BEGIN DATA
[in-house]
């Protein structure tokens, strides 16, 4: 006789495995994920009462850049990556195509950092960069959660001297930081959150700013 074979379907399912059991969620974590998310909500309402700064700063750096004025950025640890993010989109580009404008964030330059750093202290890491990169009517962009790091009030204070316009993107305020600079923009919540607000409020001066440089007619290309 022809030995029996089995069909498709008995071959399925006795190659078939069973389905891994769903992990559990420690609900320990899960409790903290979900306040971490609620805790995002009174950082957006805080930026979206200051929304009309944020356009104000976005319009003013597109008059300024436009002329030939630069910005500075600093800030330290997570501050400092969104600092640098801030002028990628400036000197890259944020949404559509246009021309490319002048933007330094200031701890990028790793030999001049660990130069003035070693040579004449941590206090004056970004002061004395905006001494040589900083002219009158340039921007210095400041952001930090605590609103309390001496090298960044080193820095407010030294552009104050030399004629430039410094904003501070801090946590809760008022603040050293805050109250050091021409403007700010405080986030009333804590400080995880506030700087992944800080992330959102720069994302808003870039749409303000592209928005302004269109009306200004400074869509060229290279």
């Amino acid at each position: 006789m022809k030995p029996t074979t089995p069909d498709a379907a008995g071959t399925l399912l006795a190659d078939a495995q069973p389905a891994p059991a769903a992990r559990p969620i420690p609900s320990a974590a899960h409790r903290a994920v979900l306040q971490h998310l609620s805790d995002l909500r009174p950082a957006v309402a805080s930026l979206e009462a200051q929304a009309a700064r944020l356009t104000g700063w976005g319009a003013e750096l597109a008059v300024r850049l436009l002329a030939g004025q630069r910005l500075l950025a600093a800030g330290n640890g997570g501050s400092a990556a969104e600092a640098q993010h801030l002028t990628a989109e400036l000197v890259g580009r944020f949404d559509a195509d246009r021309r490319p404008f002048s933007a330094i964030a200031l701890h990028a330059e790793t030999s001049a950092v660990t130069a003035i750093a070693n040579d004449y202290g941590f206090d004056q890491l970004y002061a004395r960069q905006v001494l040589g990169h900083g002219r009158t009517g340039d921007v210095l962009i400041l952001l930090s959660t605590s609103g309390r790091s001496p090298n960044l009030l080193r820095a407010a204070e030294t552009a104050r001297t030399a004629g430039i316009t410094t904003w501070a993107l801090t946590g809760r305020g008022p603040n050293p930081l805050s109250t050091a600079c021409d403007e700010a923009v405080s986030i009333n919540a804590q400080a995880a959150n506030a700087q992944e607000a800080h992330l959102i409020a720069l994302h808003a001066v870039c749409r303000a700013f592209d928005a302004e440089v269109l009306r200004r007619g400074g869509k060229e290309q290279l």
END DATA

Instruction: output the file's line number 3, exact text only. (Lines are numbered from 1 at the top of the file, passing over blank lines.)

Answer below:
């Amino acid at each position: 006789m022809k030995p029996t074979t089995p069909d498709a379907a008995g071959t399925l399912l006795a190659d078939a495995q069973p389905a891994p059991a769903a992990r559990p969620i420690p609900s320990a974590a899960h409790r903290a994920v979900l306040q971490h998310l609620s805790d995002l909500r009174p950082a957006v309402a805080s930026l979206e009462a200051q929304a009309a700064r944020l356009t104000g700063w976005g319009a003013e750096l597109a008059v300024r850049l436009l002329a030939g004025q630069r910005l500075l950025a600093a800030g330290n640890g997570g501050s400092a990556a969104e600092a640098q993010h801030l002028t990628a989109e400036l000197v890259g580009r944020f949404d559509a195509d246009r021309r490319p404008f002048s933007a330094i964030a200031l701890h990028a330059e790793t030999s001049a950092v660990t130069a003035i750093a070693n040579d004449y202290g941590f206090d004056q890491l970004y002061a004395r960069q905006v001494l040589g990169h900083g002219r009158t009517g340039d921007v210095l962009i400041l952001l930090s959660t605590s609103g309390r790091s001496p090298n960044l009030l080193r820095a407010a204070e030294t552009a104050r001297t030399a004629g430039i316009t410094t904003w501070a993107l801090t946590g809760r305020g008022p603040n050293p930081l805050s109250t050091a600079c021409d403007e700010a923009v405080s986030i009333n919540a804590q400080a995880a959150n506030a700087q992944e607000a800080h992330l959102i409020a720069l994302h808003a001066v870039c749409r303000a700013f592209d928005a302004e440089v269109l009306r200004r007619g400074g869509k060229e290309q290279l």